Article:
It was the Jazz age. It was an age of Elegance and Violence.

  “The Cotton Club” (1984)

Image result for cotton club movie

 

“The Cotton Club” is a 1984 American crime-drama film centered on a Harlem jazz club of the 1930s, the Cotton Club.

The film was co-written by Francis Ford Coppola with William Kennedy, directed by Francis Ford Coppola, and produced by Robert Evans. Choreographed by Henry LeTang, the movie starred Richard Gere, Gregory Hines, Diane Lane, and Lonette McKee. The supporting cast included Bob Hoskins, James Remar, Nicolas Cage, Allen Garfield, Laurence Fishburne, Gwen Verdon and Fred Gwynne.

Despite performing poorly at the box office, the film was nominated for several awards, including Golden Globes for Best Director and Best Picture (Drama) and Oscars for Best Art Direction (Richard Sylbert, George Gaines) and Film Editing. (Wikipedia)

 

 

I remember looking forward to screening this film.  I understood the significance of The Cotton Club during the Harlem Renaissance of the 20’s and 30’s and wanted the 1980’s audience to be curious about the history of the real club and incredible level of talent that appeared there between 1923 – 1940.

Some of the original performers at The Cotton Club included:

Lena Horne

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Duke Ellington

Duke Ellington

Duke Ellington

 

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Count BasieBillie Holiday,

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Cab CallowayThe Nicholas Brothers

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cotton club 1920

Cab Calloway

 

Among many others.

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The movie is intense. Producer Robert Evans originally wanted to direct the project but later asked Coppola.  There are definite similarities to “The Godfather” in the film due to its violent nature and also the fact that Mario Puzo (author of The Godfather) wrote the original story and screenplay.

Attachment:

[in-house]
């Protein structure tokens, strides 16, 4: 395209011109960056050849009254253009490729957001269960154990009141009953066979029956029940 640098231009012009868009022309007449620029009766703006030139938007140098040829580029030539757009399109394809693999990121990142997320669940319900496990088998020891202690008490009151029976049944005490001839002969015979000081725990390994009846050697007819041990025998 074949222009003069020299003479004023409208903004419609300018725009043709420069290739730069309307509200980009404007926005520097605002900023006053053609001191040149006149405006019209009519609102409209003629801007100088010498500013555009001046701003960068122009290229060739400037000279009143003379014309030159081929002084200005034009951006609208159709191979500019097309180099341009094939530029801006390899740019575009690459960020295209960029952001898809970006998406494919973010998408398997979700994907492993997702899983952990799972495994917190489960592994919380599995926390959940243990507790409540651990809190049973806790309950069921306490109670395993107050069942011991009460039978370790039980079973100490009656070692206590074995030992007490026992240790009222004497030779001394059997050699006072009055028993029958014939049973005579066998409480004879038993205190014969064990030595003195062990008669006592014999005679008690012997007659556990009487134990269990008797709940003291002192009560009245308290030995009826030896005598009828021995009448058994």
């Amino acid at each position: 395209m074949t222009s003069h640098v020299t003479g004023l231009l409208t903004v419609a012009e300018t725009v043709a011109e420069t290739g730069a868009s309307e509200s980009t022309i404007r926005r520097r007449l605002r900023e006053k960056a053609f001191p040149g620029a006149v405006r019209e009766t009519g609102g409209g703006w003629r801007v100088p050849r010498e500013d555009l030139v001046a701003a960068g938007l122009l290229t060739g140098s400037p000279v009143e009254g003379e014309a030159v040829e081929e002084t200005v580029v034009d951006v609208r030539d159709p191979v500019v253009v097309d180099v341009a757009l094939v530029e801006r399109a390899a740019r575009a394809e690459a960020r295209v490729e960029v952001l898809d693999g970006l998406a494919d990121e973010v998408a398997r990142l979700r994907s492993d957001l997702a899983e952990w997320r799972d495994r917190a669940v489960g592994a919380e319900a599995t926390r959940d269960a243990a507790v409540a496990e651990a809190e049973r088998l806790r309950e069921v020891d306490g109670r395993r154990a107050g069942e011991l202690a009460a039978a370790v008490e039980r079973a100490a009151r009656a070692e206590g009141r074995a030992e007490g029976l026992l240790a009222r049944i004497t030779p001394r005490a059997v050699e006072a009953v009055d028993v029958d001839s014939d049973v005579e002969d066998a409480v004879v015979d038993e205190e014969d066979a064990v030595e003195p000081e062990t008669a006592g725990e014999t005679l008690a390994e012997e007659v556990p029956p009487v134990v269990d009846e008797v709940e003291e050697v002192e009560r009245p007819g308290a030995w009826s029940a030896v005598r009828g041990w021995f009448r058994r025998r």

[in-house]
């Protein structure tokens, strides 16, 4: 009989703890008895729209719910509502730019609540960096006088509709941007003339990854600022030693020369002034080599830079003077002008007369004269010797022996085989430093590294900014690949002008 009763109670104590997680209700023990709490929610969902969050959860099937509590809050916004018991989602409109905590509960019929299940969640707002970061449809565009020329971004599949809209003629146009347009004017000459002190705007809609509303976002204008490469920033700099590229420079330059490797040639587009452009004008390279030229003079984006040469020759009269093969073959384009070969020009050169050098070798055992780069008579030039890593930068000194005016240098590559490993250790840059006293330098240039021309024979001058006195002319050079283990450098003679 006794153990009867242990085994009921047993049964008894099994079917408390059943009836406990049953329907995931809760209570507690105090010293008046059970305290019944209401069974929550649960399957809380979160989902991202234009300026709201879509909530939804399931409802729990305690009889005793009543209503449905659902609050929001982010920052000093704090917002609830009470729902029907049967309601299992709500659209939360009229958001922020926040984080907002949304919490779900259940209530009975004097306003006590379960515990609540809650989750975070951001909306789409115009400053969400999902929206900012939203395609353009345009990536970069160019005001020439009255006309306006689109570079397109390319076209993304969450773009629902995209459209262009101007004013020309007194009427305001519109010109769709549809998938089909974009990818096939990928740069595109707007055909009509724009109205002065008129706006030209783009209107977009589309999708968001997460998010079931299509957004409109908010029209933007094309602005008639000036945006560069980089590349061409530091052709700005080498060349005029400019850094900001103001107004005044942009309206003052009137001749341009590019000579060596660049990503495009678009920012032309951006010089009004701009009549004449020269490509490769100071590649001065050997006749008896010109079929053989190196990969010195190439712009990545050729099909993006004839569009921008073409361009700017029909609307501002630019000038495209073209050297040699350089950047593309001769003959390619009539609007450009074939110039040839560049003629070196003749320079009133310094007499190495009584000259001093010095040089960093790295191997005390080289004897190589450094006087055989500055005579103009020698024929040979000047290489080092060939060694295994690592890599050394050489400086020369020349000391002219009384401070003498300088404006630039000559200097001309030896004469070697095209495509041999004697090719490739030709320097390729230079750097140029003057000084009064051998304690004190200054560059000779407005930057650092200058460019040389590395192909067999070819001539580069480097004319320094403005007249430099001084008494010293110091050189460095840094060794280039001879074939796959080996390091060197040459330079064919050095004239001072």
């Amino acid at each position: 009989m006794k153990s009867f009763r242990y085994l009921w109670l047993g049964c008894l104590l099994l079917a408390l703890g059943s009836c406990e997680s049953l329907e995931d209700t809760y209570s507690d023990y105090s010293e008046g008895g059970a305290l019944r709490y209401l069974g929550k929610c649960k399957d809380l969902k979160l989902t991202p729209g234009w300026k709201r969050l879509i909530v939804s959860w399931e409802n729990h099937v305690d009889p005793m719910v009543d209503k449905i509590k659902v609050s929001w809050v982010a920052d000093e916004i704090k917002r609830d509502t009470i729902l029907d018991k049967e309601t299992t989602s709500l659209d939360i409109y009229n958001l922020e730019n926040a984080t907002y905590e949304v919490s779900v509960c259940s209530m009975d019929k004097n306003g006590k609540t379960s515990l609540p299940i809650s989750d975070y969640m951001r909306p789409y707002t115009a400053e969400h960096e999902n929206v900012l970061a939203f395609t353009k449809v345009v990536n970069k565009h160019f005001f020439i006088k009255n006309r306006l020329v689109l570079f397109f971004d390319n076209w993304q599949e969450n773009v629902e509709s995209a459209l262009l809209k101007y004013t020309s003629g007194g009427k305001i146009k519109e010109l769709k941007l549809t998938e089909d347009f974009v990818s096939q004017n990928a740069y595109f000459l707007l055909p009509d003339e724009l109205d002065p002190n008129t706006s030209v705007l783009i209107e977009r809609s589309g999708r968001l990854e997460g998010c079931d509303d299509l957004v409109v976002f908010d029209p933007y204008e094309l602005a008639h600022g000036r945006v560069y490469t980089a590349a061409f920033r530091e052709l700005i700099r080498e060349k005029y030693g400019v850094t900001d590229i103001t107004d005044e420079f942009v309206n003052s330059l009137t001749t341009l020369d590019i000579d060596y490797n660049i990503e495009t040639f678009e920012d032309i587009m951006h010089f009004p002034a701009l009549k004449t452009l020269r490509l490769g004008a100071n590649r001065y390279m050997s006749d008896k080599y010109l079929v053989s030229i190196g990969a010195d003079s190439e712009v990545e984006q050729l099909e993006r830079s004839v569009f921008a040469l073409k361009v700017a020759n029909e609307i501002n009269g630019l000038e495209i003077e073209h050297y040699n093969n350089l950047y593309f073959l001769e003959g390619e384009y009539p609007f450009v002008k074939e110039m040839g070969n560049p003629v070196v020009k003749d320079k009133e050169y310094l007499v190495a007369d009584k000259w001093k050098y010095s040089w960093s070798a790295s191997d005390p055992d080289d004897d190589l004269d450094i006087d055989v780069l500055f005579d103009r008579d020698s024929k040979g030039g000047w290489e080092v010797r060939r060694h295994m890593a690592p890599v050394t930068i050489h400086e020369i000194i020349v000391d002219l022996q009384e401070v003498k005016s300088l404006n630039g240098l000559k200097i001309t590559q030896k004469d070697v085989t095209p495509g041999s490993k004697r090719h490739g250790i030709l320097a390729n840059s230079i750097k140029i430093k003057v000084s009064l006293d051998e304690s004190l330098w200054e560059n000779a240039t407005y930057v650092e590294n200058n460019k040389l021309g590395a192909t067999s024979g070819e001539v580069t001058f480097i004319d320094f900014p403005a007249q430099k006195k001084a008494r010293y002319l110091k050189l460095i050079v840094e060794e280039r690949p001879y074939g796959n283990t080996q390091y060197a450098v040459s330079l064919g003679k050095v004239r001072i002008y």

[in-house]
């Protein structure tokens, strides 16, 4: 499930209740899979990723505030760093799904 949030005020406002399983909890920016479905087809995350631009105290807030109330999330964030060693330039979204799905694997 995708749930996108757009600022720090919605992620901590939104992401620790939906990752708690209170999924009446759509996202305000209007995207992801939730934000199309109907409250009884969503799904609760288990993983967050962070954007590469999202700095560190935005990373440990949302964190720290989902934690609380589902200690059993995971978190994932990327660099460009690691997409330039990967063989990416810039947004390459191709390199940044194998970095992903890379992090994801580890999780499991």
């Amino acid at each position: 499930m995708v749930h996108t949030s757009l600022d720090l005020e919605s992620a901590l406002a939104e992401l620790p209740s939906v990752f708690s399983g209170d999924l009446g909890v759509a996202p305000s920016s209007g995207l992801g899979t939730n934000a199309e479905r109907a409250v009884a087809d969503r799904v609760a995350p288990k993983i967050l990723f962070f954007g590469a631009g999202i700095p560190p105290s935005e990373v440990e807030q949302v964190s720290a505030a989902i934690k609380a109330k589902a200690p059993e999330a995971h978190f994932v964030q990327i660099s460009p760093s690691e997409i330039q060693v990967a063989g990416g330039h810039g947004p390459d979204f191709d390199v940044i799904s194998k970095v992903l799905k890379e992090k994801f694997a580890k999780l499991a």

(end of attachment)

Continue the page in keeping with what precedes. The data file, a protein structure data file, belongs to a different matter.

Gangsters, racism and love, this film exposes them all.  I do, however, wish more of the movie focus was on The Cotton Club itself and the lives of those characters.

 

Image result for cotton club 1920

 

The story centers around the dangerous love affair of Dixie Dwyer (Richard Gere) and Vera Cicero (Diane Lane).  She “belongs” to mobster Dutch Schultz (James Remar).  Dutch is a straight up psychopath   We also follow the budding romance between Sandman Williams (Gregory Hines) and Lila Rose Oliver (Lonette McKee).  He wants to get married.  She wants to be a “Star.”  (She’s also hiding a secret about her “other life.”)

Watch and listen as Lonette McKee, also from the movie (“Sparkle”), delivers a taste of the film’s 1930’s Harlem.

The song: “Ill Wind (You’re Blowing Me No Good)”  Composed by Harold Arlen, lyrics by Ted Koehler.  It was written for their last show at The Cotton Club in 1934.

 

 

 

One of the most memorable scenes is between the real life and onscreen brothers – Maurice and Gregory Hines.  Clay (Maurice Hines) and Sandman (Gregory Hines) have had a major falling out and at this moment we get to share in their reunion.

 

Growing up, this old school tap dancing duo was compared to The Nicholas Brothers. Gregory Hines remarked in an interview that after seeing The Nicholas Brothers perform that “nobody was going to be the next Nicholas Brothers, least of all my brother and I.”